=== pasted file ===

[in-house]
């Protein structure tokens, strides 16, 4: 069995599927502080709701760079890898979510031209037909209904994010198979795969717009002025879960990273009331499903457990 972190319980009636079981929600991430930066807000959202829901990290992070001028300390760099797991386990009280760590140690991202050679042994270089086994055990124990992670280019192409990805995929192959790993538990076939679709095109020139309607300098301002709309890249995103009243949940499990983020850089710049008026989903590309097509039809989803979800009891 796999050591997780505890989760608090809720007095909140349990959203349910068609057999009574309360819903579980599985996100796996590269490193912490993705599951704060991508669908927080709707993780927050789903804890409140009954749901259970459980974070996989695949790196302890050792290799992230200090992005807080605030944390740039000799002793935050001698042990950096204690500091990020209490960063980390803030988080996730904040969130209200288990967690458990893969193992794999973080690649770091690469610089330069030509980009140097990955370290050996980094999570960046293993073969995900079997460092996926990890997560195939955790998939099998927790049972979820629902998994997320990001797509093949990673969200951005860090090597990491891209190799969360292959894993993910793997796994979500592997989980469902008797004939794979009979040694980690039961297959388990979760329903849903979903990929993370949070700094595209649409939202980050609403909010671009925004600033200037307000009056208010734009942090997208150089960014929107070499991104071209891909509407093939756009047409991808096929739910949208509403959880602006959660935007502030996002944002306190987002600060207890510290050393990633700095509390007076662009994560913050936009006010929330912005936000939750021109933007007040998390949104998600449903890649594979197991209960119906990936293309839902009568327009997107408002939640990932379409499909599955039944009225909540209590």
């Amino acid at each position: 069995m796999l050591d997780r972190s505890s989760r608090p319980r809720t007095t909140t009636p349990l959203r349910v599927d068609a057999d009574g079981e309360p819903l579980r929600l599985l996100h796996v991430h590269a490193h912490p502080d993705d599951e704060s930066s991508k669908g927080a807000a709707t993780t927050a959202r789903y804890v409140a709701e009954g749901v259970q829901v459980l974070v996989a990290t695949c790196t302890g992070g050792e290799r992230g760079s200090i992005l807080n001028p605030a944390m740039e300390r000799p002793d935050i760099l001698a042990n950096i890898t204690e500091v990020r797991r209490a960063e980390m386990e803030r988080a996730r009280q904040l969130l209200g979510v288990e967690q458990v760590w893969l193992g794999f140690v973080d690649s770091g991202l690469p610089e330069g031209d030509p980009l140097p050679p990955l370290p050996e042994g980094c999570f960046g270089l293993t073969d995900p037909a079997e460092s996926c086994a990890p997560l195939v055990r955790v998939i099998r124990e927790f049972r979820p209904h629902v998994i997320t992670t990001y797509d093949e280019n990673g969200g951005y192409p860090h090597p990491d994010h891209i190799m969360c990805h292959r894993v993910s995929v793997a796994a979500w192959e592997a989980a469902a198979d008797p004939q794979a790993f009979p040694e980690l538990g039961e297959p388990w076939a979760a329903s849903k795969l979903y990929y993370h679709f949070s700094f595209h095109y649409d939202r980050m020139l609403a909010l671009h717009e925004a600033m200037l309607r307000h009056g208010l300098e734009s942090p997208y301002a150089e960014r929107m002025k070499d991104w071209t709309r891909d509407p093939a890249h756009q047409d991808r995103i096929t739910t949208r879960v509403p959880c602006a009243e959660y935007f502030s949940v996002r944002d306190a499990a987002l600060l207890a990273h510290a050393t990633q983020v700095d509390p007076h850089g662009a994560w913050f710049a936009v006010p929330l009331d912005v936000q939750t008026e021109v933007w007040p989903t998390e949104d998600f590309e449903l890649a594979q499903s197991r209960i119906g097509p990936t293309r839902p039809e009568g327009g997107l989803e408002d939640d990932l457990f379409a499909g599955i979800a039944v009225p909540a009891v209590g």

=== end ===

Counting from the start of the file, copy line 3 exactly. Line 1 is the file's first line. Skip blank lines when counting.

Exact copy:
């Amino acid at each position: 069995m796999l050591d997780r972190s505890s989760r608090p319980r809720t007095t909140t009636p349990l959203r349910v599927d068609a057999d009574g079981e309360p819903l579980r929600l599985l996100h796996v991430h590269a490193h912490p502080d993705d599951e704060s930066s991508k669908g927080a807000a709707t993780t927050a959202r789903y804890v409140a709701e009954g749901v259970q829901v459980l974070v996989a990290t695949c790196t302890g992070g050792e290799r992230g760079s200090i992005l807080n001028p605030a944390m740039e300390r000799p002793d935050i760099l001698a042990n950096i890898t204690e500091v990020r797991r209490a960063e980390m386990e803030r988080a996730r009280q904040l969130l209200g979510v288990e967690q458990v760590w893969l193992g794999f140690v973080d690649s770091g991202l690469p610089e330069g031209d030509p980009l140097p050679p990955l370290p050996e042994g980094c999570f960046g270089l293993t073969d995900p037909a079997e460092s996926c086994a990890p997560l195939v055990r955790v998939i099998r124990e927790f049972r979820p209904h629902v998994i997320t992670t990001y797509d093949e280019n990673g969200g951005y192409p860090h090597p990491d994010h891209i190799m969360c990805h292959r894993v993910s995929v793997a796994a979500w192959e592997a989980a469902a198979d008797p004939q794979a790993f009979p040694e980690l538990g039961e297959p388990w076939a979760a329903s849903k795969l979903y990929y993370h679709f949070s700094f595209h095109y649409d939202r980050m020139l609403a909010l671009h717009e925004a600033m200037l309607r307000h009056g208010l300098e734009s942090p997208y301002a150089e960014r929107m002025k070499d991104w071209t709309r891909d509407p093939a890249h756009q047409d991808r995103i096929t739910t949208r879960v509403p959880c602006a009243e959660y935007f502030s949940v996002r944002d306190a499990a987002l600060l207890a990273h510290a050393t990633q983020v700095d509390p007076h850089g662009a994560w913050f710049a936009v006010p929330l009331d912005v936000q939750t008026e021109v933007w007040p989903t998390e949104d998600f590309e449903l890649a594979q499903s197991r209960i119906g097509p990936t293309r839902p039809e009568g327009g997107l989803e408002d939640d990932l457990f379409a499909g599955i979800a039944v009225p909540a009891v209590g």